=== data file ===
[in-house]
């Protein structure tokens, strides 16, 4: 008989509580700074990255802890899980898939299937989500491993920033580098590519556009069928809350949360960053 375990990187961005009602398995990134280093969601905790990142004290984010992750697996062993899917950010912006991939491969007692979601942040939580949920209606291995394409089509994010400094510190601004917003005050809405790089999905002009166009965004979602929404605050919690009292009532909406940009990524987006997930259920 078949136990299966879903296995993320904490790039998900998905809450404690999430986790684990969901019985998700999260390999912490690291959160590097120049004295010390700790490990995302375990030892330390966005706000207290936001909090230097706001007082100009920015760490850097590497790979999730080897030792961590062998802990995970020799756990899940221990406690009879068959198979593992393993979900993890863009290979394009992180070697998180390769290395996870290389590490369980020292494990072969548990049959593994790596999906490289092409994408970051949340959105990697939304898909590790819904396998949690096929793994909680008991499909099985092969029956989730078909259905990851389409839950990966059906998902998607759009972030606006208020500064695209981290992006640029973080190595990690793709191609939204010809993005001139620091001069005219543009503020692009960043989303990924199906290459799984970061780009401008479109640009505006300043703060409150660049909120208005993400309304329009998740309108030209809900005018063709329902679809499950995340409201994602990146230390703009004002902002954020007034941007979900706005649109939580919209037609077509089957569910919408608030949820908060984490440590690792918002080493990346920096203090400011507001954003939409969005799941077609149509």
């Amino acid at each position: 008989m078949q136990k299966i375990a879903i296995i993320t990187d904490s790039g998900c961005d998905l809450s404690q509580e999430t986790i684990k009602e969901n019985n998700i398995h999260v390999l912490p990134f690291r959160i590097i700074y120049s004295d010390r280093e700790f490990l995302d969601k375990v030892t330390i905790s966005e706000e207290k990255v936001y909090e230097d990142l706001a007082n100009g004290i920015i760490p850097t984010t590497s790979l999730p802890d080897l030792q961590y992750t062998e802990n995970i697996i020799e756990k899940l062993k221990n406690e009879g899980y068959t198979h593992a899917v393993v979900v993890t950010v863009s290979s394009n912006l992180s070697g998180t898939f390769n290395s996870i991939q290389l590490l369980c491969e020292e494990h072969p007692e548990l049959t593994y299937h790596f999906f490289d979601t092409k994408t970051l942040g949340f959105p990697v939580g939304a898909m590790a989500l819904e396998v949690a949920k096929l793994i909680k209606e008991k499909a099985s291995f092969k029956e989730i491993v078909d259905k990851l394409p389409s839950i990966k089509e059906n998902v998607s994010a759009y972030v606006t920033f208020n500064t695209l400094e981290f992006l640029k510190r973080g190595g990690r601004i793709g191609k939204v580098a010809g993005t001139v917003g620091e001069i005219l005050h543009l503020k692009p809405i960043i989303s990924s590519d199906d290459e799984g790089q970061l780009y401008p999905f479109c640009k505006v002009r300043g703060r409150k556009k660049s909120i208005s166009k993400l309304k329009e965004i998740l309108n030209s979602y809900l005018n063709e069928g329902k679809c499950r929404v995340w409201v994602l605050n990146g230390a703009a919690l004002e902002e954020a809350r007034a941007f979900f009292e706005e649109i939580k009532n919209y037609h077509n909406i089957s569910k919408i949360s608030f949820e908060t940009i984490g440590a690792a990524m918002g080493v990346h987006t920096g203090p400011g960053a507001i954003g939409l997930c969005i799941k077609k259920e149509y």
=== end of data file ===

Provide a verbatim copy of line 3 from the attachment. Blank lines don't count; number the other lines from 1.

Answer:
């Amino acid at each position: 008989m078949q136990k299966i375990a879903i296995i993320t990187d904490s790039g998900c961005d998905l809450s404690q509580e999430t986790i684990k009602e969901n019985n998700i398995h999260v390999l912490p990134f690291r959160i590097i700074y120049s004295d010390r280093e700790f490990l995302d969601k375990v030892t330390i905790s966005e706000e207290k990255v936001y909090e230097d990142l706001a007082n100009g004290i920015i760490p850097t984010t590497s790979l999730p802890d080897l030792q961590y992750t062998e802990n995970i697996i020799e756990k899940l062993k221990n406690e009879g899980y068959t198979h593992a899917v393993v979900v993890t950010v863009s290979s394009n912006l992180s070697g998180t898939f390769n290395s996870i991939q290389l590490l369980c491969e020292e494990h072969p007692e548990l049959t593994y299937h790596f999906f490289d979601t092409k994408t970051l942040g949340f959105p990697v939580g939304a898909m590790a989500l819904e396998v949690a949920k096929l793994i909680k209606e008991k499909a099985s291995f092969k029956e989730i491993v078909d259905k990851l394409p389409s839950i990966k089509e059906n998902v998607s994010a759009y972030v606006t920033f208020n500064t695209l400094e981290f992006l640029k510190r973080g190595g990690r601004i793709g191609k939204v580098a010809g993005t001139v917003g620091e001069i005219l005050h543009l503020k692009p809405i960043i989303s990924s590519d199906d290459e799984g790089q970061l780009y401008p999905f479109c640009k505006v002009r300043g703060r409150k556009k660049s909120i208005s166009k993400l309304k329009e965004i998740l309108n030209s979602y809900l005018n063709e069928g329902k679809c499950r929404v995340w409201v994602l605050n990146g230390a703009a919690l004002e902002e954020a809350r007034a941007f979900f009292e706005e649109i939580k009532n919209y037609h077509n909406i089957s569910k919408i949360s608030f949820e908060t940009i984490g440590a690792a990524m918002g080493v990346h987006t920096g203090p400011g960053a507001i954003g939409l997930c969005i799941k077609k259920e149509y």